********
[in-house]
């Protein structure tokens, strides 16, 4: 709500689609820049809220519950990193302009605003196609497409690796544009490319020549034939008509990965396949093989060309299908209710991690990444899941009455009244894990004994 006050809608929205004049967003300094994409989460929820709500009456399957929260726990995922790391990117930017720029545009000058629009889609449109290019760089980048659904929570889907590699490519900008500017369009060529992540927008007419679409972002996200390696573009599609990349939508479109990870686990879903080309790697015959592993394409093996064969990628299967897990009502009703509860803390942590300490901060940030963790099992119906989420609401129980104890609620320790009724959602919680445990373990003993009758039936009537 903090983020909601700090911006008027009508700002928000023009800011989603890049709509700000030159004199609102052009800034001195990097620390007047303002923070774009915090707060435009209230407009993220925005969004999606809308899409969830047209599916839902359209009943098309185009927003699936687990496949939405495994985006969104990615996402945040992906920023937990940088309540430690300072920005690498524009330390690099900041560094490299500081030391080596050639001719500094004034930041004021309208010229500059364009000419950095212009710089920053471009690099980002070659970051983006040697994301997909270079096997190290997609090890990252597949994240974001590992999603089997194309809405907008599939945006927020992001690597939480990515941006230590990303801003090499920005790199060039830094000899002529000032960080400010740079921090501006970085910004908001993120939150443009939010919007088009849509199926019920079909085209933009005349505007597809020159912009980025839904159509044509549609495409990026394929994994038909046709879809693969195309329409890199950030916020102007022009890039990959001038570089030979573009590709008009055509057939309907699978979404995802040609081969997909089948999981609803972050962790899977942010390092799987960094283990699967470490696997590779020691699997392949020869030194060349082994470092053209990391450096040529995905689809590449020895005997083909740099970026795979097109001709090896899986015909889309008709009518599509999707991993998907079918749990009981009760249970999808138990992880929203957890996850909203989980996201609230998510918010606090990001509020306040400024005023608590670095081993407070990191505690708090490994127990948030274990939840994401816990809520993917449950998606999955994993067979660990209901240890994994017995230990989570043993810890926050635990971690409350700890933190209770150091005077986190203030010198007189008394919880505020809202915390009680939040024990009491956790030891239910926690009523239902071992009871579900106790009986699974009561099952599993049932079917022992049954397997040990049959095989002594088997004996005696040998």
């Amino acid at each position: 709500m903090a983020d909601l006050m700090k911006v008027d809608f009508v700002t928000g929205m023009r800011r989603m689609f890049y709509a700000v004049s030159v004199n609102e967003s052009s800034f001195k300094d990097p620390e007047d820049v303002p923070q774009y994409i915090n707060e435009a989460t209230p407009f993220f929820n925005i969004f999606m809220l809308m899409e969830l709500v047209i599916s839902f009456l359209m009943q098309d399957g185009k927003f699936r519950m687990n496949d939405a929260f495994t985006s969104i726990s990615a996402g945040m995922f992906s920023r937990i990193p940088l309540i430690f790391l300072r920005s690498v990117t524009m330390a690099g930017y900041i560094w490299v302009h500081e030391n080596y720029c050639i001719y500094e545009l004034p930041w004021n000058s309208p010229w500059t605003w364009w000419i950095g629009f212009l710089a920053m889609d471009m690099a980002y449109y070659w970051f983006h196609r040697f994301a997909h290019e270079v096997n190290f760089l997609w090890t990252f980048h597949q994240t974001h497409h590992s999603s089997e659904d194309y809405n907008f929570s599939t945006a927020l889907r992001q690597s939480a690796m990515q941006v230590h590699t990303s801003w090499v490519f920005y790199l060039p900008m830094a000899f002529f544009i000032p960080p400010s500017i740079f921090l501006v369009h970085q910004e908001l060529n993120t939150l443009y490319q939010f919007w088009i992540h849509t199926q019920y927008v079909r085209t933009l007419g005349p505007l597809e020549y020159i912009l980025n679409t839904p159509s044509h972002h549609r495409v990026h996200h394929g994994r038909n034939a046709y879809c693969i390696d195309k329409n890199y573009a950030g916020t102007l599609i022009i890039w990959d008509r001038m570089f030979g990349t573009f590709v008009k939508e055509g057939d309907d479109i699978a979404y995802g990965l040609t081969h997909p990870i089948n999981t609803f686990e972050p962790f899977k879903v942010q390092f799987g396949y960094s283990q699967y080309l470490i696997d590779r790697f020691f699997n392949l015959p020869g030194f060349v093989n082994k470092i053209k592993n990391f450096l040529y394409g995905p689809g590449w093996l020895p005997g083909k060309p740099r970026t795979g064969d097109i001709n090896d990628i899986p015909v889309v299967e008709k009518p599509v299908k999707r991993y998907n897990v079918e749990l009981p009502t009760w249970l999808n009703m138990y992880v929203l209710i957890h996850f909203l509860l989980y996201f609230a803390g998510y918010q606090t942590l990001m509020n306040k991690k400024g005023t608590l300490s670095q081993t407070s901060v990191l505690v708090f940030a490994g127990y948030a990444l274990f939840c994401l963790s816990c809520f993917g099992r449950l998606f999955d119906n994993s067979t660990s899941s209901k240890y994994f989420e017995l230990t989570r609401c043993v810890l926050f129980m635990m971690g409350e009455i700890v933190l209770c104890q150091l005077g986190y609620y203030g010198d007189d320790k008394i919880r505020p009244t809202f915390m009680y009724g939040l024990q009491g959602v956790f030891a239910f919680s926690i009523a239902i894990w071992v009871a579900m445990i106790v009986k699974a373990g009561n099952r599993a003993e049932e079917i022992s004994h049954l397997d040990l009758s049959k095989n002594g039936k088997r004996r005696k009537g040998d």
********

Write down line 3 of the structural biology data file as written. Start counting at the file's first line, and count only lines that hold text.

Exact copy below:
């Amino acid at each position: 709500m903090a983020d909601l006050m700090k911006v008027d809608f009508v700002t928000g929205m023009r800011r989603m689609f890049y709509a700000v004049s030159v004199n609102e967003s052009s800034f001195k300094d990097p620390e007047d820049v303002p923070q774009y994409i915090n707060e435009a989460t209230p407009f993220f929820n925005i969004f999606m809220l809308m899409e969830l709500v047209i599916s839902f009456l359209m009943q098309d399957g185009k927003f699936r519950m687990n496949d939405a929260f495994t985006s969104i726990s990615a996402g945040m995922f992906s920023r937990i990193p940088l309540i430690f790391l300072r920005s690498v990117t524009m330390a690099g930017y900041i560094w490299v302009h500081e030391n080596y720029c050639i001719y500094e545009l004034p930041w004021n000058s309208p010229w500059t605003w364009w000419i950095g629009f212009l710089a920053m889609d471009m690099a980002y449109y070659w970051f983006h196609r040697f994301a997909h290019e270079v096997n190290f760089l997609w090890t990252f980048h597949q994240t974001h497409h590992s999603s089997e659904d194309y809405n907008f929570s599939t945006a927020l889907r992001q690597s939480a690796m990515q941006v230590h590699t990303s801003w090499v490519f920005y790199l060039p900008m830094a000899f002529f544009i000032p960080p400010s500017i740079f921090l501006v369009h970085q910004e908001l060529n993120t939150l443009y490319q939010f919007w088009i992540h849509t199926q019920y927008v079909r085209t933009l007419g005349p505007l597809e020549y020159i912009l980025n679409t839904p159509s044509h972002h549609r495409v990026h996200h394929g994994r038909n034939a046709y879809c693969i390696d195309k329409n890199y573009a950030g916020t102007l599609i022009i890039w990959d008509r001038m570089f030979g990349t573009f590709v008009k939508e055509g057939d309907d479109i699978a979404y995802g990965l040609t081969h997909p990870i089948n999981t609803f686990e972050p962790f899977k879903v942010q390092f799987g396949y960094s283990q699967y080309l470490i696997d590779r790697f020691f699997n392949l015959p020869g030194f060349v093989n082994k470092i053209k592993n990391f450096l040529y394409g995905p689809g590449w093996l020895p005997g083909k060309p740099r970026t795979g064969d097109i001709n090896d990628i899986p015909v889309v299967e008709k009518p599509v299908k999707r991993y998907n897990v079918e749990l009981p009502t009760w249970l999808n009703m138990y992880v929203l209710i957890h996850f909203l509860l989980y996201f609230a803390g998510y918010q606090t942590l990001m509020n306040k991690k400024g005023t608590l300490s670095q081993t407070s901060v990191l505690v708090f940030a490994g127990y948030a990444l274990f939840c994401l963790s816990c809520f993917g099992r449950l998606f999955d119906n994993s067979t660990s899941s209901k240890y994994f989420e017995l230990t989570r609401c043993v810890l926050f129980m635990m971690g409350e009455i700890v933190l209770c104890q150091l005077g986190y609620y203030g010198d007189d320790k008394i919880r505020p009244t809202f915390m009680y009724g939040l024990q009491g959602v956790f030891a239910f919680s926690i009523a239902i894990w071992v009871a579900m445990i106790v009986k699974a373990g009561n099952r599993a003993e049932e079917i022992s004994h049954l397997d040990l009758s049959k095989n002594g039936k088997r004996r005696k009537g040998d």